The New York Mets are building a grand monument to National League baseball next to the 7 Train in Queens, replete with a soaring entry rotunda along along Roosevelt Avenue. The rotunda is to be named for Jackie Robinson, that timeless New York baseball presence, and a moral leader even 35 years after his death. The Wilpon family can go ahead with their ceremonies honoring Robinson, with their statues and their plaques as they open the terribly named "CitiField" next spring - but as they made clear about about 3 am this morning they don't know very much about Jackie Robinson and how he lived his life.
Firing Willie Randolph, a proud son of New York, the city's first black manager, a great player on the field and gentleman off the field is bad thing indeed. But firing him in the dead of night by cowardly communique after making him fly across the country to manage one last game, after allowing him to dangle in public for weeks, after showing him no respect for his accomplishments or station or persona at all...well...that's a baseball obscenity, in my book.
Look, Randolph may not have been a brilliant manager, but he was a good one; he did hold the second best record in Mets history after Davey Johnson. Randolph was stoic and taciturn, a Gil Hodges rather than a Billy Martin, and his city roots in the housing projects of Brooklyn and the infield of the Bronx should not be dismissed. At 53, he was trying to turn the Mets around after their 2007 collapse, just a season removed from their heart-breaking NLCS playoff loss - and he was ticketed to coach for the National League at next month's All Star game at Yankee Stadium, a fitting career moment for a man like Randolph.
This was a moment of disgrace for the Mets franchise, for the discredited and cowardly Omar Minaya, and for the Wilpon family, owners in stock certificates but not in spirit. As a lifelong Mets fan who was born the day the first pitchers and catchers reported for spring training, this is second in karmic catastrophe only to the dumping of Tom Seaver in June, 1997.
This is an old Mets lineup aside from Reyes, Wright and Beltran and thin in starting pitching; it's slow, below average in the field, and doesn't hit in the clutch. Outside of Santana, the starters are either old and injured or youngish and erratic. It's the talent, it's the roster. And it's the upper management of this pathetic franchise - here's ESPN's Buster Olney, one of my favorite baseball scribes:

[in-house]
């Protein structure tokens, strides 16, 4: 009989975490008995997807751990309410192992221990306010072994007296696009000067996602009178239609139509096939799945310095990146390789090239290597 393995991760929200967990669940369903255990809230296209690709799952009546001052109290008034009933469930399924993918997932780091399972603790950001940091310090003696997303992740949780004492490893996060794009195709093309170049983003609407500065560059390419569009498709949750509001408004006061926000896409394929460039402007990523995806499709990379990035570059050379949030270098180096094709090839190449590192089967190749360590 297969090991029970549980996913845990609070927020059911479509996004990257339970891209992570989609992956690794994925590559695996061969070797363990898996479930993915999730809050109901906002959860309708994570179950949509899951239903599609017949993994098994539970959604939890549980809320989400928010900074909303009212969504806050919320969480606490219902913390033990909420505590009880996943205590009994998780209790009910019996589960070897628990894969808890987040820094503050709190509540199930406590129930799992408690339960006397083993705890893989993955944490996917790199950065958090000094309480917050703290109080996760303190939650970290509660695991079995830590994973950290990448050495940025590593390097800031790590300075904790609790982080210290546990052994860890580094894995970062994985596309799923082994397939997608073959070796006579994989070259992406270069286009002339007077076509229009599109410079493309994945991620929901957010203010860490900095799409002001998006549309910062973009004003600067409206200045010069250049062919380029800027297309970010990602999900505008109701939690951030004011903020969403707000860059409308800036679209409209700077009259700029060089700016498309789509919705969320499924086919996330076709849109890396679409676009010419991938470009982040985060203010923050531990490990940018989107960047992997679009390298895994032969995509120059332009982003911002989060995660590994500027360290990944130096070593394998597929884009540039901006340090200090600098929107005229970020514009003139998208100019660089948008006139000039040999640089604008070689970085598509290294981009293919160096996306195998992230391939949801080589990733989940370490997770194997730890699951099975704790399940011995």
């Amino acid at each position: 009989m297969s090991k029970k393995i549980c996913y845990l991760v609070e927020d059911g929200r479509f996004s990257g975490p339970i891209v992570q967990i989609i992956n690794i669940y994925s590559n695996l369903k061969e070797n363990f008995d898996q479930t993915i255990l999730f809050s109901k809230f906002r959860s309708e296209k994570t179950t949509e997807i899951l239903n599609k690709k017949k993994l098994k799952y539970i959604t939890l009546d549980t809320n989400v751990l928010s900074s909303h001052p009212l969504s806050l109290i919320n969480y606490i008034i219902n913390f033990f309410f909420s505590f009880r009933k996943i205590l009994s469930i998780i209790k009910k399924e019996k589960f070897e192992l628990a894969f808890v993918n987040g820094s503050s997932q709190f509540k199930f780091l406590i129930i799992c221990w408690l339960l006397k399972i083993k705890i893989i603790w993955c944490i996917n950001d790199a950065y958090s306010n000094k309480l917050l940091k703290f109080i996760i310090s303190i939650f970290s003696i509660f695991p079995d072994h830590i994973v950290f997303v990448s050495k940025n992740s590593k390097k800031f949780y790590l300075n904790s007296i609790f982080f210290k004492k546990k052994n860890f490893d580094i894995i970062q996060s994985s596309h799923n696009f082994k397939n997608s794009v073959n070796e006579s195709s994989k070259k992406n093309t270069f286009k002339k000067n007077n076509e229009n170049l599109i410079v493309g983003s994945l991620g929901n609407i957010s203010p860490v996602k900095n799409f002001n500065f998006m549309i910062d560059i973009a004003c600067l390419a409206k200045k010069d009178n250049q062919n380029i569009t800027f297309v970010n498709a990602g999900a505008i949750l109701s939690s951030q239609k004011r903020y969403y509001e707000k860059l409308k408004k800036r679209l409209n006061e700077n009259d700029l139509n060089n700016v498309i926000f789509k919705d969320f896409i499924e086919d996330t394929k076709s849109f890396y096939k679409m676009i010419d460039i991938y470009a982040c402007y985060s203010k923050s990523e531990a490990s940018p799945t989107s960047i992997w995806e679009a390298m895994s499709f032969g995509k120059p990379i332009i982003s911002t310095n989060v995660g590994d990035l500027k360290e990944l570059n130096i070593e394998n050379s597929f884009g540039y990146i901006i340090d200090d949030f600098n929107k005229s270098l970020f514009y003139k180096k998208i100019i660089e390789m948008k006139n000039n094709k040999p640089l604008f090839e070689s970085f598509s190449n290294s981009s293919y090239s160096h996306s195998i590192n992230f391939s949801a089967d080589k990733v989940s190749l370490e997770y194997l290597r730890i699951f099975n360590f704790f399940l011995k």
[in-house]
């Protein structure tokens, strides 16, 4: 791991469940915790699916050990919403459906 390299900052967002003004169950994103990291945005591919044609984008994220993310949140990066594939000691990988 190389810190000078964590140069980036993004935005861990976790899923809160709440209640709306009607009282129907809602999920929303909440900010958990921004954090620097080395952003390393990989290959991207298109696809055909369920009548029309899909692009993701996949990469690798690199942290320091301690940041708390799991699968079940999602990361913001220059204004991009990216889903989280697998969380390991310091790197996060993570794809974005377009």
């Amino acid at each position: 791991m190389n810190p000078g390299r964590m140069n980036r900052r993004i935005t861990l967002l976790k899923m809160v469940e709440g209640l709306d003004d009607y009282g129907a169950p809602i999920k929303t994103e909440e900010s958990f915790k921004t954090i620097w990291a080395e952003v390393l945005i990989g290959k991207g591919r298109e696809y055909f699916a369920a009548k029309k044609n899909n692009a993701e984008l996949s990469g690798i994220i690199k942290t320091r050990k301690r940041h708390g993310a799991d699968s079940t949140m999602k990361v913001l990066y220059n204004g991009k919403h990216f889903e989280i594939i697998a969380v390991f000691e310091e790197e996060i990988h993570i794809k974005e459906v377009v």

Even the writers of "The Sopranos" could not have invented a more recklessly handled hit. The process really started after last season's collapse, when Minaya -- who came to the Mets having been promised full autonomy and, for more than a year, has had all the power of a marionette -- first regressed into lawyer-speak. "Willie is the manager," Minaya said over and over, as if repeating the phrase would somehow give the crafted but flimsy words backbone and fool anyone into thinking that Randolph wasn't one really bad day away from being fired.
He's exactly right. And then there's Bill Madden of the Daily News, a hard-boiled throwback, who said that "in the history of New York baseball, there has not been a more cowardly, indecent, undignified or ill-conceived firing of a manager."
Yeah, the Mets will dedicate their new Jackie Robinson Rotunda next spring with soaring words about character and courage. But last night, the owners and executives who will utter those words defiled the memory of the very man they will try to honor - and if Jackie Robinson were still with us, he'd reject the Mets and their fancy new "Citi" field.
UPDATE: I love this post from Jason over at the aptly-named Faith and Fear in Flushing blog, so here's a healthy dose - but go read the whole thing, which hammers the middle-in fastball on the screws:
The people who run the team to which we give an unhealthy portion of our lives are stupid, brutal cowards.
I've thought for a while that Willie Randolph's tenure as manager of the Mets should be over. But I've thought so reluctantly, mindful of a good man who's seemed every bit as tormented by the last 10 months as we are. And it never occurred to me that the Mets would handle his dismissal in a way that a kind person would call jaw-droppingly incompetent and a less-kind person might call deliberately low and vicious. The just-hired entry-level guy at a downsizing firm -- the one who gets the news from the HR harpies instead of from the boss -- got more consideration and kindness than the Brooklyn native who managed the Mets to within one gapper of the 2006 World Series.
It's embarrassing to be a Met fan today. Embarrassing, humiliating and infuriating. That's not a unfamiliar feeling as a Met fan -- I've seen Tom Seaver exiled to the Midwest, de Roulet era crowds that barely broke four figures, Vince Coleman throwing explosives at children...